Respondent emphasizes the fact that she has alleged a Continuing violation. * * * But the emphasis should not be placed on mere continuity; the critical question is whether any present Violation exists. (Emphasis in original.)" Evans, supra, 431 U.S., at 558, 97 S.Ct., at 1889.

         The Court added that the seniority system was immunized from attack under s 703(h) of the Act.

          Defendant contends that the Italicized sentence means that the entire theory of " continuing violations," presumably in all of its varied forms, has been put to rest. Understandably, the contours of defendant's argument are not entirely clear, for the implications of Evans are as uncertain as pre-Evans case law was diverse and confusing. Defendant may be asserting any one of several different propositions: (1) that the type of analysis courts use in the first situation discussed above to determine when plaintiffs should reasonably have been expected to bring their complaints is no longer viable; or (2) that evidence of systematic discrimination that occurred before September 4, 1972, is irrelevant to any finding of liability in this suit; or (3) that no neutral practice, whether or not it is tied to a seniority system, which perpetuates the effects of discrimination occurring before the charge-filing period is actionable; or (4) that even if a present violation is established, no class member whose claims arose before the charge-filing period and were based on the same type of discriminatory event is entitled to relief.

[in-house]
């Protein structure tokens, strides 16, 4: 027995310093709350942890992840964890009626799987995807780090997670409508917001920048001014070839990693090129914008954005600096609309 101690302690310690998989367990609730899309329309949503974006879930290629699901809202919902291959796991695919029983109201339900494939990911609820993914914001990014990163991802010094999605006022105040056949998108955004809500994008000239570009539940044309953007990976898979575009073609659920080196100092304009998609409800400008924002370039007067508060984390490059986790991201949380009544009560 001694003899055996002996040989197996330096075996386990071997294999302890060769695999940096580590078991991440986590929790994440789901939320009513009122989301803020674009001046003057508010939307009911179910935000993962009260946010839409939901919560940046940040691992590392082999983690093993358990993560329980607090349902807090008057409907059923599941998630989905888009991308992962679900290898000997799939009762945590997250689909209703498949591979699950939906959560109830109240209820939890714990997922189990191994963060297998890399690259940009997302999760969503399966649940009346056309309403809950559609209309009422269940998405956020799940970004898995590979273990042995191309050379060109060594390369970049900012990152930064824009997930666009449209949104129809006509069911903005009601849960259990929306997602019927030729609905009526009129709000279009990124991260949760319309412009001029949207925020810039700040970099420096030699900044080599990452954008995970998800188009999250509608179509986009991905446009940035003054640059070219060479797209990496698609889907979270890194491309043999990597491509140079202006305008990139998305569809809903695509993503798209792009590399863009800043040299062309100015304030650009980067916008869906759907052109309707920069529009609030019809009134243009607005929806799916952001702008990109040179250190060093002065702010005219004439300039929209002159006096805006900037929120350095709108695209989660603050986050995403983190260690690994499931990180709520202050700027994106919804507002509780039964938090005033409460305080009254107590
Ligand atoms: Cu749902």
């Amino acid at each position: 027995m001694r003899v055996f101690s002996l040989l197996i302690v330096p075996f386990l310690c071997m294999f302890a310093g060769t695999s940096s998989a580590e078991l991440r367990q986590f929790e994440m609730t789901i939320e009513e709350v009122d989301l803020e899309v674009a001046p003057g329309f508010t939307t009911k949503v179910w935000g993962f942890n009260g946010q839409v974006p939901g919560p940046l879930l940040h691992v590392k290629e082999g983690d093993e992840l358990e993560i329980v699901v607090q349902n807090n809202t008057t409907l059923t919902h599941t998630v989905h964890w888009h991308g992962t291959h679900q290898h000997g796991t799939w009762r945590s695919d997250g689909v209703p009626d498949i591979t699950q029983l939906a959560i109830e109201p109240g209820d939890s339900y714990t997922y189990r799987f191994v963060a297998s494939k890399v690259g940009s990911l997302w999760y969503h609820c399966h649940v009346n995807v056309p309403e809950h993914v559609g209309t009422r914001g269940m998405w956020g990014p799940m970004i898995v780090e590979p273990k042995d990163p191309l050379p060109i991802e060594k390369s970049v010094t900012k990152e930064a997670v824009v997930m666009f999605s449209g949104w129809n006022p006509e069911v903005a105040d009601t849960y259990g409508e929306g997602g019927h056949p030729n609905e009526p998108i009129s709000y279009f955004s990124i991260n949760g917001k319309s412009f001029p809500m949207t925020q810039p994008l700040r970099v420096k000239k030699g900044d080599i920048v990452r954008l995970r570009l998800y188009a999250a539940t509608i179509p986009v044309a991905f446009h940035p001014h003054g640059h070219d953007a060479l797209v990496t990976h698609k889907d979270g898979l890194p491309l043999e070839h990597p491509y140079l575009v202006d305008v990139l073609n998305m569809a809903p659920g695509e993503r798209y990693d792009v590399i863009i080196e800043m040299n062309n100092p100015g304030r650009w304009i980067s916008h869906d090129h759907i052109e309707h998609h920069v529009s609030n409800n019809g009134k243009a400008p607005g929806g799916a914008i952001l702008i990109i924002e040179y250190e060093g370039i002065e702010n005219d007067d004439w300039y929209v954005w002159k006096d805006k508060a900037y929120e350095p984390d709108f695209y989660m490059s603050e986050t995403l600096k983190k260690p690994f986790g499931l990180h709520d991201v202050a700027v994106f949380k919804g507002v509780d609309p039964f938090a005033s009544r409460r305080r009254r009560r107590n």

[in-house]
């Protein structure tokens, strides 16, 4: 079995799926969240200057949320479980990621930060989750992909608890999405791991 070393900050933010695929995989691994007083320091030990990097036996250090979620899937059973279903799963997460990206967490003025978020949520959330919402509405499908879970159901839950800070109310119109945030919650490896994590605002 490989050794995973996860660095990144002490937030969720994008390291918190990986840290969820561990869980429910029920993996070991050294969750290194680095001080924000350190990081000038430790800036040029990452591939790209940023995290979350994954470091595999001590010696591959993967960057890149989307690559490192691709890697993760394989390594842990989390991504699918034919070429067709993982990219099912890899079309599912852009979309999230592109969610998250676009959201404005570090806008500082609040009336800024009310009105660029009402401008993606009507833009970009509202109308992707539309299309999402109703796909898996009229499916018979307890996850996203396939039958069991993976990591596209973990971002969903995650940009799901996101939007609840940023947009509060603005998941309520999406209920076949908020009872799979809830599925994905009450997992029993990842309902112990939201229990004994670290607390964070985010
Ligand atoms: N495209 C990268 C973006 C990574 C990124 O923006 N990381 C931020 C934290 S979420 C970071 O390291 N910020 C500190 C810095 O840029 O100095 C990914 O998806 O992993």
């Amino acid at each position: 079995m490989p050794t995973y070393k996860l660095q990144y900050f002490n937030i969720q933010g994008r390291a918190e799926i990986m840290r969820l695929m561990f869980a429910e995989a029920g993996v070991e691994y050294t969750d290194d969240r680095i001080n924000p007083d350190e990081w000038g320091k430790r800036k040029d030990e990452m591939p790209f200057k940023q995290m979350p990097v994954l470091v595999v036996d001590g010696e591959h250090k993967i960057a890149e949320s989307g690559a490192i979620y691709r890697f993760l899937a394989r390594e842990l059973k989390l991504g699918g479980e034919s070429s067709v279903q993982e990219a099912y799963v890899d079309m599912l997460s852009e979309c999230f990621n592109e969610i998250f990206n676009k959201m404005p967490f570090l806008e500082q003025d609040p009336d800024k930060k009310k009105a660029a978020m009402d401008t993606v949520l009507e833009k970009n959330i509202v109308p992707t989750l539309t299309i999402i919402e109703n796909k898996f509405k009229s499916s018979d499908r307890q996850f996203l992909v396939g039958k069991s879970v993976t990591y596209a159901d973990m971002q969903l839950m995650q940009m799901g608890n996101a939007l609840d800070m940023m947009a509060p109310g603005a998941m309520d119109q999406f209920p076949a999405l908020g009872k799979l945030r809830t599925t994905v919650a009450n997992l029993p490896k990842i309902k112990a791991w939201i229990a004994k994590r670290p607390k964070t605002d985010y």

Post-Evans law on " continuing violations" is in disarray and support can be found for almost any of these propositions. The EEOC views Evans merely as holding, in accord with prior case law, that discharges cannot be deemed " continuing violations," but as having no other effect on the concept. EEOC Interpretative Memorandum, 46 U.S.L.W. 2028 (July 19, 1977). See also Miller v. Miami Prefab, 438 F.Supp. 176, 179 (S.D.Fla.1973). A broader view is that Evans prohibits a plaintiff from building a prima facie case based on occurrences preceding the charge-filing period. See Neloms v. Southwestern Electric Power, 440 F.Supp. 1353, 1369 (N.D.La.1977) (" . . . the only actionable claims would be those that occurred within 180 days of the filing of the earliest charge of discrimination. . . . (T)he Court, in examining statistical evidence, must judge the hiring and promotions statistics, as well as others, from a point in time 180 days prior to the . . . filing" ). See also Dickerson v. United States Steel Corp., 439 F.Supp. 55, 69-70 (E.D.Pa.1977). But cf. Caldwell v. Seaboard Coastline R., 435 F.Supp. 310 (N.D.N.C.1977) (Evans held not to affect class suit alleging a pattern or practice of discrimination).